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    The problem is too many people want to be duct tape programmers without being Architecture Astronauts first and then quasi engineers, which means they are forever Cowboys. So, I think I can point at that list and say "it looks like a career progression" ... too bad the management types think AAs are the pinnacle.
    – MIA
    Commented Sep 25, 2010 at 15:46
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    I don't even know where I am on this list :S Sometimes I can hear about a project and know instantly how I'm going to build it, like 4, and then I'll suffer serious analysis paralysis and over think the architecture, like 2, then I consider YAGNI and think about business value and try to be pragmatic, and feel like a 3, and then I wind up making a mess like a 1. Commented Aug 11, 2011 at 5:05
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    I should give you -1 for implying that a highly paid consultant is on duct tape programmer skill level (hint: most of them aren't, not even close). But I gave you +1 anyway.
    – Falcon
    Commented Jan 21, 2012 at 11:28


I also prefer leaving my socks on the floor where I took them off, my desk covered in printouts and old snack wrappers, my sink full of dirty dishes, and my bed unmade.

I don't consider a vacation planned in advance to be a proper vacation, a meal eaten with a mind toward nutrition proper food, or staying on known trails proper hiking.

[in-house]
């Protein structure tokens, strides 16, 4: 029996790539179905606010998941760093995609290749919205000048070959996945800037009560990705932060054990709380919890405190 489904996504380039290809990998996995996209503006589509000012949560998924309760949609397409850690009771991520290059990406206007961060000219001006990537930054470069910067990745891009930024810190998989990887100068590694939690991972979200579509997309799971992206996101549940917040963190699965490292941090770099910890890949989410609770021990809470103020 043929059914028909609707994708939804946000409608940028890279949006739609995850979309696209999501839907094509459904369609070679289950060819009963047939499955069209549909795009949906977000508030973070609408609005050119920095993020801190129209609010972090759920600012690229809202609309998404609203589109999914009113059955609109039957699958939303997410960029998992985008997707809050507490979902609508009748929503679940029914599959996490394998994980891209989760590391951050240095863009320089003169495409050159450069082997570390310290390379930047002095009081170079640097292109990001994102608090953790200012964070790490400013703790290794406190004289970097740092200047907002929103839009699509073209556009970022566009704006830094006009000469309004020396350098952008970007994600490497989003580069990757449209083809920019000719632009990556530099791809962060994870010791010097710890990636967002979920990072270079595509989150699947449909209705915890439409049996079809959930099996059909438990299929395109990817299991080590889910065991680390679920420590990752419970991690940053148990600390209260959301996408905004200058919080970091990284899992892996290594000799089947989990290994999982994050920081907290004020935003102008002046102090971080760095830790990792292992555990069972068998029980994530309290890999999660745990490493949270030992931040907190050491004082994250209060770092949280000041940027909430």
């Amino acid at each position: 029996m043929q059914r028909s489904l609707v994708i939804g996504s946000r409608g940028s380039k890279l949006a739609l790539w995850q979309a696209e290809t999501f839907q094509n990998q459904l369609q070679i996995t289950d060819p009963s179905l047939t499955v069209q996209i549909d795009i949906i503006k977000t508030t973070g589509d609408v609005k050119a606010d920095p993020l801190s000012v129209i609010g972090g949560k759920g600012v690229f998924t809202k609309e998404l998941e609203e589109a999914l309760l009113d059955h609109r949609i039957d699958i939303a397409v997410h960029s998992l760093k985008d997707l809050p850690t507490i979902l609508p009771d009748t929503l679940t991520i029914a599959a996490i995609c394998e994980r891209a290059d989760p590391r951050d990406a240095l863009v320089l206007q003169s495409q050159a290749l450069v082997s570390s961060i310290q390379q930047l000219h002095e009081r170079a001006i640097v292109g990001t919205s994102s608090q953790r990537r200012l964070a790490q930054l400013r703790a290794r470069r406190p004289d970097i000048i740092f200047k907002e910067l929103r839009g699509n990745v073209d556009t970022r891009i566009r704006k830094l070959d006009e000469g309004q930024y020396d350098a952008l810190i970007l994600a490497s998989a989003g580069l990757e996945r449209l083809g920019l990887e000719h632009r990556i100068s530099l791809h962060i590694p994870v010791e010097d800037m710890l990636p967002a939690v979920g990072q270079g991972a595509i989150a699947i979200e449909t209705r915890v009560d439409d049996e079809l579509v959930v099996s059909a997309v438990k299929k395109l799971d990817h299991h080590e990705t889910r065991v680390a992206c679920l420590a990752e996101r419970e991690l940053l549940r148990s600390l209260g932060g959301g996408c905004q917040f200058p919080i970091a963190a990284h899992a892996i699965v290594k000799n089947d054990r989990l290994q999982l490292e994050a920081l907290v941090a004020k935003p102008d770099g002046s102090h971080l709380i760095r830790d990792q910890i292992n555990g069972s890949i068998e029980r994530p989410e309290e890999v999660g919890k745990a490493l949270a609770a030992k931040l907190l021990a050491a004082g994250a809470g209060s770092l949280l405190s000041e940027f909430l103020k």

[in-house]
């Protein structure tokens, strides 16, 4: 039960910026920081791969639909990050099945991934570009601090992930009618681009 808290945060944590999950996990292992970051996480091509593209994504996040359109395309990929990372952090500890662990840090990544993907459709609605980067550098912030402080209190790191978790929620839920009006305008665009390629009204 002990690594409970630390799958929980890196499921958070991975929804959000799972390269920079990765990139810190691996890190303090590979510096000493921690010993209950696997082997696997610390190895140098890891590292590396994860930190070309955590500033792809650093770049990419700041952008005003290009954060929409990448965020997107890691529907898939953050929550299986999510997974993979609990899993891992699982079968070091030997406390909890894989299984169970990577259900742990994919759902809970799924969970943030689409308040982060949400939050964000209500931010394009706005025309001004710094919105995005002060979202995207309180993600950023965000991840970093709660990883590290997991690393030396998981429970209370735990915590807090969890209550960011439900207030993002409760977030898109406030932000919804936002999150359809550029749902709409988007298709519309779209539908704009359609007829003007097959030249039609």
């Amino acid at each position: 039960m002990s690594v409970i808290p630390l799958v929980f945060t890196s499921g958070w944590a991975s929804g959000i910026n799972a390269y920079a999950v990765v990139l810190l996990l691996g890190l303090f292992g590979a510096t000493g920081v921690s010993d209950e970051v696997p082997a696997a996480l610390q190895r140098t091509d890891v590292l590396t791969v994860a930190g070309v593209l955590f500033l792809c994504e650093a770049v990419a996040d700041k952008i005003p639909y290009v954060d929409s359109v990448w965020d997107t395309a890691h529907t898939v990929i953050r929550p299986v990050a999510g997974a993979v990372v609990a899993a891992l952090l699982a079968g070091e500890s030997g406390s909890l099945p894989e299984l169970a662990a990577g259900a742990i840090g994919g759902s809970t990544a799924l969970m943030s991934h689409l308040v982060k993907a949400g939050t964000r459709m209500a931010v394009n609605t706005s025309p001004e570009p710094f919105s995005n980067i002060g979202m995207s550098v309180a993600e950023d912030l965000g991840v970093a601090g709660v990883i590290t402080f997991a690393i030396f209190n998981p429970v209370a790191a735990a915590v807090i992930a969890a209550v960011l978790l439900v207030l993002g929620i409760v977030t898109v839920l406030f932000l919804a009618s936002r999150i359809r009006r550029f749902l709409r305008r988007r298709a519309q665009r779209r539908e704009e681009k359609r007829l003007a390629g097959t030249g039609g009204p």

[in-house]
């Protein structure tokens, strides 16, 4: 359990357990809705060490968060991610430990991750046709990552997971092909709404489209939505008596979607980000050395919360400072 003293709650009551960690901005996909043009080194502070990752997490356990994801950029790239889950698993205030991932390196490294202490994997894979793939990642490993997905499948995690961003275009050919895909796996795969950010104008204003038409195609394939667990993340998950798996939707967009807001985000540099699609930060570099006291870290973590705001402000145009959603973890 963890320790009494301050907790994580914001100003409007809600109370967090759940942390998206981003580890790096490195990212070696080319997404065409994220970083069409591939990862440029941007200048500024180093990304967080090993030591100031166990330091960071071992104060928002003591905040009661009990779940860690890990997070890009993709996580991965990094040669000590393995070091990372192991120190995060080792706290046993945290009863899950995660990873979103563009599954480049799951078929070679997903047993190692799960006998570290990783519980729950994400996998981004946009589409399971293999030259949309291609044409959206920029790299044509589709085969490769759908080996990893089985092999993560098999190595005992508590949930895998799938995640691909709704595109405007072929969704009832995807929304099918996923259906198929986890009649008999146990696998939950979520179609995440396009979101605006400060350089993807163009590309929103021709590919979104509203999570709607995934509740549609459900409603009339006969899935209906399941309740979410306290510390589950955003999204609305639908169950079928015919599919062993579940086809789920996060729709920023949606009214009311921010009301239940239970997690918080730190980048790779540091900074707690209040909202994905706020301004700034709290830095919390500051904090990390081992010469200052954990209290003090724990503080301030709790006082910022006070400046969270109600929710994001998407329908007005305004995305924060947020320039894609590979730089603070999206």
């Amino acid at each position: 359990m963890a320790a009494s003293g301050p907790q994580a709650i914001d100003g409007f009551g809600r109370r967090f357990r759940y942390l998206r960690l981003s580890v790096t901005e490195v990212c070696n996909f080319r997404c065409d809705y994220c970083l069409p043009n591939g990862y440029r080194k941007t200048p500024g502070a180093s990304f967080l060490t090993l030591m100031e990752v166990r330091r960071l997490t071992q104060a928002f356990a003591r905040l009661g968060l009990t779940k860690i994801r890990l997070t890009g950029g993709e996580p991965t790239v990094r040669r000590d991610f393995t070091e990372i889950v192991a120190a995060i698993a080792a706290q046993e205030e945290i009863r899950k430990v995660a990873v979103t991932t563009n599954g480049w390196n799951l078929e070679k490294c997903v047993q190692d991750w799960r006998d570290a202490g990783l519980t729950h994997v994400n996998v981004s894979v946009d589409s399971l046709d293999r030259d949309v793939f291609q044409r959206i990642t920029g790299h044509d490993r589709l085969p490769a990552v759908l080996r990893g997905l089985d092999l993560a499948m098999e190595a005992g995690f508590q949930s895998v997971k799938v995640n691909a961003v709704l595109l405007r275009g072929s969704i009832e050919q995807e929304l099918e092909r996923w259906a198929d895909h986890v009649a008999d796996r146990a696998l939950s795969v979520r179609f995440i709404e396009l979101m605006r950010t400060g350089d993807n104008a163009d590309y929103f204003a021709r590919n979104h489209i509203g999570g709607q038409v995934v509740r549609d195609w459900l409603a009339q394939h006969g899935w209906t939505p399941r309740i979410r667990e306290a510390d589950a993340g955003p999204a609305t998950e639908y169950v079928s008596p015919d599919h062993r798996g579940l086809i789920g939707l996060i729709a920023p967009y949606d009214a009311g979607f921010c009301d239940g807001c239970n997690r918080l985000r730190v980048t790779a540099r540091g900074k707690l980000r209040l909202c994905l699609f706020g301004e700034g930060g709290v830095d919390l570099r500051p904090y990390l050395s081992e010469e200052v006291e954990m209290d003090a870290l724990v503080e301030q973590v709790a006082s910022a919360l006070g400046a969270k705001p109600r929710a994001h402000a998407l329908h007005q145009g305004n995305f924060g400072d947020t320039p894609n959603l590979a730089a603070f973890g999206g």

I like to have fun, be surprised, learn new things, make mistakes, and never be quite sure if I'm going to make it back. And sometimes, that attitude is exactly what's required to get a project off the ground...

...but most of the time, it's just irresponsible. When the dance ends, the piper will be paid... Forget this at your peril.

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    I am having trouble +1 for "old snack wrappers, my sink full of dirty dishes, and [most importantly] my bed unmade." What the heck, +1 because the thrill of cowboy coding and the discomfort from not knowing if you can make it back is too empowering to waste time with silly UML, design and specifications. They write their specifications from my implementation, NEVER the other way around. ::sarcasm
    – Chris
    Commented Sep 25, 2010 at 2:24

This really comes down to the question of whether or not you can implement things correctly without a tight structure in place and lots of time eaten up in planning.

I'm going to throw something out here on this one that may be really unpopular: customers generally want things handled in a cowboy fashion.

That is, they want to request something get done, and have someone jump on it, execute it, and get it out there. No project management, meetings, conference calls, or forms. Just do it. I've never had a customer say "hey, this was done a little too quickly for our tastes, we'd appreciate it if you would put a little waterfall or something in there next time".

Team methodologies and structure are designed to level the playing field of a project and get varying levels of developers on the same page, working for the same goals, in the same ways.

The successful "cowboys" that I have worked with are able to:

  • Identify the simplest way to implement something quickly
  • Know at what point it will break
  • Write clean, readable, and straightforward code
  • Predict how the users will use it, abuse it, and break it
  • Scale it / abstract it in the right places, and not go architecture astronaut on it